Study Finds Women Pay More for Health Insurance - but is it discrimination?

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Study Finds Women Pay More for Health Insurance - but is it discrimination?

In an effort to create more affordable health insurance, and to help reduce the growing number of those Americans without access to adequate medical coverage, many insurance companies and States have introduced low cast high deductible insurance plans. The idea behind such plans is that premiums are kept low, by having high deductible amounts on the policies. The affordable health plans are often coupled with a Health Saving Account that can help pay for the out of pocket expenses with pre tax dollars before the deductible is reached. But a recent study suggests that the High Deductible Health Insurance Plans are discriminatory to woman, because they cost them more.

The study conducted by the Harvard Medical School claims the High Deductible Health Plans (HDHP’s) that are the cornerstone of Massachusetts’s new, mandated health insurance reform, discriminate against woman. “High-deductible plans punish women for having breasts and uteruses and having babies," Says Steffie Wollhander, one of the lead authors of the study.

However insurance professionals dispute this claim. They argue there is nothing intrinsically discriminatory about the High Deductible Health Plans. Women pay more because of the nature of the health insurance and healthcare system. The costs of health insurance in this country are based on risk. Women pay more because they are a greater actuarial risk, just as smokers, and obese persons pay more because of the higher risk they present. Women have always paid more for health insurance, whether that is a high deductible plan or not. The study found that in the typical HDHP’s the median cost for men under 45 was $500.00, for women it was $1200.00.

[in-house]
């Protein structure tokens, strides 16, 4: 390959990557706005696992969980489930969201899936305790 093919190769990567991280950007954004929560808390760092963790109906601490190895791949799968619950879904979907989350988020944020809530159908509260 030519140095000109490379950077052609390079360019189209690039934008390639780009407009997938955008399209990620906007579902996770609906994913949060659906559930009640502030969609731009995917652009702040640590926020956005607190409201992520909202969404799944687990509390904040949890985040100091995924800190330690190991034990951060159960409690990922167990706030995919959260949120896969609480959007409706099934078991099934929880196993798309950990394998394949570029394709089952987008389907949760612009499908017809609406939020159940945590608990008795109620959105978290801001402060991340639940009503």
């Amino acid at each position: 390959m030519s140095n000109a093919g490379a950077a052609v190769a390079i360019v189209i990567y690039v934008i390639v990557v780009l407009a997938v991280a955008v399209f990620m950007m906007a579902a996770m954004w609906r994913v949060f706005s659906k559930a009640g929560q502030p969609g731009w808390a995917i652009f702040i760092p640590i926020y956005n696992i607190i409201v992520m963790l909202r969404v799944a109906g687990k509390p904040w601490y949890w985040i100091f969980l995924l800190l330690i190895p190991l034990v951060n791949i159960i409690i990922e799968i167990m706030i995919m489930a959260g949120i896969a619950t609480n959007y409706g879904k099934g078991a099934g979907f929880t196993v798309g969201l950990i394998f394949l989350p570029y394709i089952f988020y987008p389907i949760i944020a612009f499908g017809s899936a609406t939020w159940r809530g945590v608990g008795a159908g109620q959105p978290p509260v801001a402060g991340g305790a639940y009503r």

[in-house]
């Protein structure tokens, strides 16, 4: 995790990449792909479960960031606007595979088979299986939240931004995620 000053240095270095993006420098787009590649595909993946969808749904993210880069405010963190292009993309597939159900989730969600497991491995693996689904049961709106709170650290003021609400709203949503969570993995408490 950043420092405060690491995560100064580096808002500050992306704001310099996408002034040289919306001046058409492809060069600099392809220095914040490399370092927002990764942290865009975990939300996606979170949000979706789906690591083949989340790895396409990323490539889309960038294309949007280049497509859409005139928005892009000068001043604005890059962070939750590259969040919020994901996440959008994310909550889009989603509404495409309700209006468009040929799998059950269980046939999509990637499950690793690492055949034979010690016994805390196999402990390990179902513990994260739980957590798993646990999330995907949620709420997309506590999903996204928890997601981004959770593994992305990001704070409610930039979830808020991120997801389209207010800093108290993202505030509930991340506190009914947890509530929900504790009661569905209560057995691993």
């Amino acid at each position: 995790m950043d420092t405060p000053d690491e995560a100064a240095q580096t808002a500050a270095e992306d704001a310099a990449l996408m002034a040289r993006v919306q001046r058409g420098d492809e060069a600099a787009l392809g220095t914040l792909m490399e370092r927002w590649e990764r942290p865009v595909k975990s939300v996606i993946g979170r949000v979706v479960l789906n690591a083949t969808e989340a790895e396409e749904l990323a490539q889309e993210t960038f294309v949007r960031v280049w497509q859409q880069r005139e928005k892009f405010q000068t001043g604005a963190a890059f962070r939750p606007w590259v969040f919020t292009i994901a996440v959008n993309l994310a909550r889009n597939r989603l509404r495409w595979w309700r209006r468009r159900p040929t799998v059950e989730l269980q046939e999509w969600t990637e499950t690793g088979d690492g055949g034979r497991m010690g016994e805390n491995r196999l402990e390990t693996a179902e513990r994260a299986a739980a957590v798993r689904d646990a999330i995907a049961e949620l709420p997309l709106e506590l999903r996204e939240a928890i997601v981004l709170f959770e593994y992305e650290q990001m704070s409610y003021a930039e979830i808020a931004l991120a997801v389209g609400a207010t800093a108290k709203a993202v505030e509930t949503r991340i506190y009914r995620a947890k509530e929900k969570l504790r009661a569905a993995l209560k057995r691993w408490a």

Women’s costs are higher because in general women require more medical expenses than their male counterparts. Woman will have to pay out of pocket expenses for breast cancer screenings, Pap tests, the new cervical cancer vaccine, birth control and pregnancy-related services that men do not. So on the one hand that means they will have to pay more out of pocket expenses in one of these consumer driven health plans, but on the other hand that also means the will reach the level where the health benefits kick in that much sooner than most males with a similar plan.

President Bush has been a champion of consumer driven health plans and believes they are a path toward controlling the high costs of healthcare in America. The idea is that patients will be more responsible with their healthcare dollars and take better care of themselves, if they are required to pay the first few thousand dollars of their own annual medical bills, however fewer than 3% of the population have embraced the plans.